There are particular anime heirlooms that require a certain type of respect and admiration, especially when licensed merchandising invariably raises its head. Choujikyuu Yosai Macross is such an heirloom. Originally aired in 1982 as a 36 episode TV series, then as an adapted movie in 1984, Studio Nue’s epic-yet-human space opera is greatly revered.
It also marked the creative debut of one Shouji Kawamori: a then meek mecha designer, he penned the timeless design of the VF-1 “Valkyrie”. Timeless in the way it looked like a contemporary F-14 fighter jet but also seamlessly transformed into a giant mecha to combat equally giant aliens out to destroy the human race. Unsurprisingly, there have been many Macross videogames over the 20-year period since Macross was created. Many have been utterly dire. A select few haven’t.
Normally, the mere mention of SEGA-AM2 indicates a project of austere quality, after all AM2 truly have an enviable gaming portfolio. Bandai realised this state of affairs after releasing the (pretty poor) Macross Digital Mission VF-X games developed by UNiT, not to mention the shocking Macross Plus Game Edition and Macross M3 created by Shoeisha, and they thankfully commissioned AM2 to make matters right.
Let’s get this clear from the start; SEGA-AM2 didn’t just make A Macross game, they made THE Macross game. In the history of the saga no one has managed to quite capture the essence of how a Valkyrie would fly; no one bar AM2 that is. Controlling a Valkyrie is exactly what you do in AM2’s outing, based upon the Aero Dancing engine, Macross already has a solid flight-sim as its foundation and it makes a massive difference to how the whole game pans out. At the heart of AM2’s Macross offering is a very solid, arcade styled flight-sim, in that the player flies around large areas whilst dispensing airborne targets with vulcan fire and missile salvos. Admittedly, there are certain modifications to the game type due to the Macross heritage, after all gritty mecha based ground battles are hardly staple fare for a flight-sim but the Aero Dancing engine has been more than adequately modified to accommodate this.
Previous 3D outings into the world of Valkyrie piloting have also had to juggle the Valkyrie’s three modes: fighter, GERWALK and battroid. What normally happens is some form of haphazard balancing of the three modes, completely overlooking what the hell a Valkyrie does in the original anime. AM2 approached a Valkyrie as a fighter aircraft with an additional two modes. This focus is exactly where it was in the anime and it helps the game become more fluid and logical.
By logical we mean that tactics employed in the anime – such as flying towards a group of enemies, launching missiles, breaking formation and transforming into battroid mode to shoot down the oncoming barrage of enemy missiles with your Valkyrie’s headlasers – actually makes sense now because it has been accorded proper functionality in-game. There is also a continuity in terms of reward as well; utilising your Valkyrie’s full set of functional nuances is the only way to attain high enough ranks to unlock further playable craft. You literally earn each more powerful iteration of the VF-1 by improving your skill (this is arguably an AM2 design trait and one that fits the context of the Macross saga admirably. After all, these pilots were phenomenally skilled). Another wonderful touch is the ability to walk upon the surfaces of battleships, something that is again faithful to the anime. This approach to Valkyries as they are depicted in the anime is seen throughout AM2’s Macross effort. It is very clear, from the tearfully faithful recreations of famous battle sequences from the TV series and the movie, that a lot of love went into this game. So much so in fact that entire episodes from the TV series have been recreated in game form, making the whole experience that much more potent for the Macross savvy.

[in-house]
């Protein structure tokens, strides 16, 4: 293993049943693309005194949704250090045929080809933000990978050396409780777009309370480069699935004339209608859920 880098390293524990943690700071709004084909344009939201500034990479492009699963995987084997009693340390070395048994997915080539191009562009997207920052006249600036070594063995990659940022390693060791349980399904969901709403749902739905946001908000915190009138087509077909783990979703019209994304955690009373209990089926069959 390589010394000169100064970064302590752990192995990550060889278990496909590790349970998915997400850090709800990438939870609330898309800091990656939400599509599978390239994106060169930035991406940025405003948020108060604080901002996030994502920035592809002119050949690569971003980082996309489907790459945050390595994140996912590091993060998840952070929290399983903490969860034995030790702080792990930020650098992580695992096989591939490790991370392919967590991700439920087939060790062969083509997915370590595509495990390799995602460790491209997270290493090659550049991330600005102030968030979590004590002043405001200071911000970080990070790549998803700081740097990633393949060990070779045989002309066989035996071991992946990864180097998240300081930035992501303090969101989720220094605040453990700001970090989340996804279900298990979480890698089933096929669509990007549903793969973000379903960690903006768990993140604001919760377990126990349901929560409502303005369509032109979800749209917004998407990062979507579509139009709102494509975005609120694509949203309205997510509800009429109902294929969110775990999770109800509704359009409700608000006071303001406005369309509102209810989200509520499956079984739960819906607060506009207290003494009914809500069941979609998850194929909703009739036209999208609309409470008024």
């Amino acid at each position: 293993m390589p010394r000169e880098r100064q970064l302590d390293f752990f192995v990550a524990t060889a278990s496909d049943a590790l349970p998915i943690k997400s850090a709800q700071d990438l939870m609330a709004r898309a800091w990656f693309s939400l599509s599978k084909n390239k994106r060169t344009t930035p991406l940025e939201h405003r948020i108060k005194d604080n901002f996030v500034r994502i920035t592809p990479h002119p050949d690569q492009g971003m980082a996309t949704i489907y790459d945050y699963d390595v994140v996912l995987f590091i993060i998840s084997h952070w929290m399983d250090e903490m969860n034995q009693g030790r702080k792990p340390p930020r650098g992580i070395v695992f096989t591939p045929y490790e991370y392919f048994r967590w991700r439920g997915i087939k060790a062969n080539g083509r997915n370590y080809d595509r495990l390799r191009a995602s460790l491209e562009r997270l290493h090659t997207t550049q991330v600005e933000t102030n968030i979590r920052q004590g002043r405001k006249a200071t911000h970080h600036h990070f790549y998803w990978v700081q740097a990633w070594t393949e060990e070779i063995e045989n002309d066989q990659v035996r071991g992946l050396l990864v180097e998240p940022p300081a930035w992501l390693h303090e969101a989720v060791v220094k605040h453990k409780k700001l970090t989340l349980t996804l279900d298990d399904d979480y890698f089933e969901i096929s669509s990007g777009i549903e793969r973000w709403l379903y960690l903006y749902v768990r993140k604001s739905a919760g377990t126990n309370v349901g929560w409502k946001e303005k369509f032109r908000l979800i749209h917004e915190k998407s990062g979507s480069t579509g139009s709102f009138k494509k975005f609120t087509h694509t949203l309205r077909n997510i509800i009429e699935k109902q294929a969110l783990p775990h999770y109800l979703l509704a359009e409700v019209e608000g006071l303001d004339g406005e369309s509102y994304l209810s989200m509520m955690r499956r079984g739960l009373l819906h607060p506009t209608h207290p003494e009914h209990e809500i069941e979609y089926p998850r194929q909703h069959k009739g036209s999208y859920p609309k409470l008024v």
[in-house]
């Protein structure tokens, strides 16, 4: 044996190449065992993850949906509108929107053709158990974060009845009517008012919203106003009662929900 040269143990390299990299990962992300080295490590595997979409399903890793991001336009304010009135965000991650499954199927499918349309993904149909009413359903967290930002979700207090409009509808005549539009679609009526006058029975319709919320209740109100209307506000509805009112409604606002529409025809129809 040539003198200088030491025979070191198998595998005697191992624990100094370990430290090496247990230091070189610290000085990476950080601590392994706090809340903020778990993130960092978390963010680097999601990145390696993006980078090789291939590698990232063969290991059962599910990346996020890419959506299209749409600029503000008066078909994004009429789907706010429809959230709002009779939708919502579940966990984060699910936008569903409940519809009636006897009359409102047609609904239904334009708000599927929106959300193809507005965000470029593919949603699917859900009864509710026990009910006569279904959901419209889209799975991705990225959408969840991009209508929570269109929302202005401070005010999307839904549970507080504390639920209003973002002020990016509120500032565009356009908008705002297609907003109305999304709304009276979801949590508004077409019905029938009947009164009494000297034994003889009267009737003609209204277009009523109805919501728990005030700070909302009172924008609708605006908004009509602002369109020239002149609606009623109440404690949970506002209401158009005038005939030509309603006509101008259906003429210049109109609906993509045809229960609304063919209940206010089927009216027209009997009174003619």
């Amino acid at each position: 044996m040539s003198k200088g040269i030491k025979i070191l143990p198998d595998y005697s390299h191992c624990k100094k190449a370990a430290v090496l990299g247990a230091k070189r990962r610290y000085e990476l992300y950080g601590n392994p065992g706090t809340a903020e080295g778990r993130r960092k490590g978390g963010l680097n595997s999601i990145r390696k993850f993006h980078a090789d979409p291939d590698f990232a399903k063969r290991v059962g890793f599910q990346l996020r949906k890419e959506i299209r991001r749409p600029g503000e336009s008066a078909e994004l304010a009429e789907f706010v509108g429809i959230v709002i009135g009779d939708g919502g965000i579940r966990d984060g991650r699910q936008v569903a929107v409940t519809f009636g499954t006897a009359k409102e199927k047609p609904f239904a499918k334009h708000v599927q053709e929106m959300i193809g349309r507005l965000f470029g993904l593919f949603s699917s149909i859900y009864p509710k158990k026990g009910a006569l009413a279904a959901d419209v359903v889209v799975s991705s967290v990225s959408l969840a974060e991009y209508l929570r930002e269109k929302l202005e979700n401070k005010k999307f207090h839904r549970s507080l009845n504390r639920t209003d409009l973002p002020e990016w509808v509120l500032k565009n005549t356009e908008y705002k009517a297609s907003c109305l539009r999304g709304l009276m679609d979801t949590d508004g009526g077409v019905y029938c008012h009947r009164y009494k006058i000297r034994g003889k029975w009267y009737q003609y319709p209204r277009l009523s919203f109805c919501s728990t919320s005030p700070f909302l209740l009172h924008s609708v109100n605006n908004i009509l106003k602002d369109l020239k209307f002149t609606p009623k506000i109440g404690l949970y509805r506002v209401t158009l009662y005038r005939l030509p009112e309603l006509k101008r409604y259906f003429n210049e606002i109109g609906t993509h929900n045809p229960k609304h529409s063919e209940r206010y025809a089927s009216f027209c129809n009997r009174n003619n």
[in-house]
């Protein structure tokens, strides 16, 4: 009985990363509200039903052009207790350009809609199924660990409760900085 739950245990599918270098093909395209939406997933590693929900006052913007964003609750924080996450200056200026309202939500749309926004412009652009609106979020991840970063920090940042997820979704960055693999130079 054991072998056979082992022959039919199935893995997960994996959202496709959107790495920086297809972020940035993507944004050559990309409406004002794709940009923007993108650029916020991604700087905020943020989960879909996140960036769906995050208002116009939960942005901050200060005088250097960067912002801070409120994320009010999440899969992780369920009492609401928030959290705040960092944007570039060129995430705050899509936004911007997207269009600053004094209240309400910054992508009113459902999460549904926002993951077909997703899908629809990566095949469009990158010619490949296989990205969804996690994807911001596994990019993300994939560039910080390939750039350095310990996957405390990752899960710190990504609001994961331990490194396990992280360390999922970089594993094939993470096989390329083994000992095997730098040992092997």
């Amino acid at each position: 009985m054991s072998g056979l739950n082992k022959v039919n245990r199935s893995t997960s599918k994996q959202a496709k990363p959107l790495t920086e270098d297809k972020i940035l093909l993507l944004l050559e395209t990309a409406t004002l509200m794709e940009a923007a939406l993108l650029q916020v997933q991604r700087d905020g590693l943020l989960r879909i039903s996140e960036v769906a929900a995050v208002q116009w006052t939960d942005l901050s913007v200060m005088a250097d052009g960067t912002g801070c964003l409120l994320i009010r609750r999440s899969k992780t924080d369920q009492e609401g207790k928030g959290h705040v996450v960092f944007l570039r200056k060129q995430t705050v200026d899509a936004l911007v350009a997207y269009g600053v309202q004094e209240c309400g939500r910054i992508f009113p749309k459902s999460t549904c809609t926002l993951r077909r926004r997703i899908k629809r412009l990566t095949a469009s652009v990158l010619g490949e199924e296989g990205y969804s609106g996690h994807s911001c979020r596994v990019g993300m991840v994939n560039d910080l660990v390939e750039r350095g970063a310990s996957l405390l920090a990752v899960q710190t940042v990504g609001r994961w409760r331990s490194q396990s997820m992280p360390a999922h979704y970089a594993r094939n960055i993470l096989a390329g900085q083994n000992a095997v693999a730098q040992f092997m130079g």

No game is without its faults however, with only 20 missions in the game it is a little on the short side. It also lacks a versus mode. Admittedly, there are swathes of unlockables for those with Valkyrie piloting skill, but more gameplay would have been a preferable addition.
There is also the rather irritating inability to fire off missiles whilst in battroid mode, a function commonplace in the anime. The reasoning behind this is clearly to help balance out the three modes and make the player utilise their Valkyrie to the fullest of their ability. Considering, though, the anally retentive attention to detail elsewhere in the game, this design decision somewhat jars. GERWALK mode is also rather tricky to handle but that is more to do with a steep learning curve than any deficiency in the controls (if anything they are overly comprehensive, especially in comparison to the other two modes).
Overall, though, these faults are somewhat moot because the game itself is exemplary. It comes highly recommended to anyone who likes to fly through a piercing blue sky whilst dispensing alien minions in a graceful, transforming mecha ballet.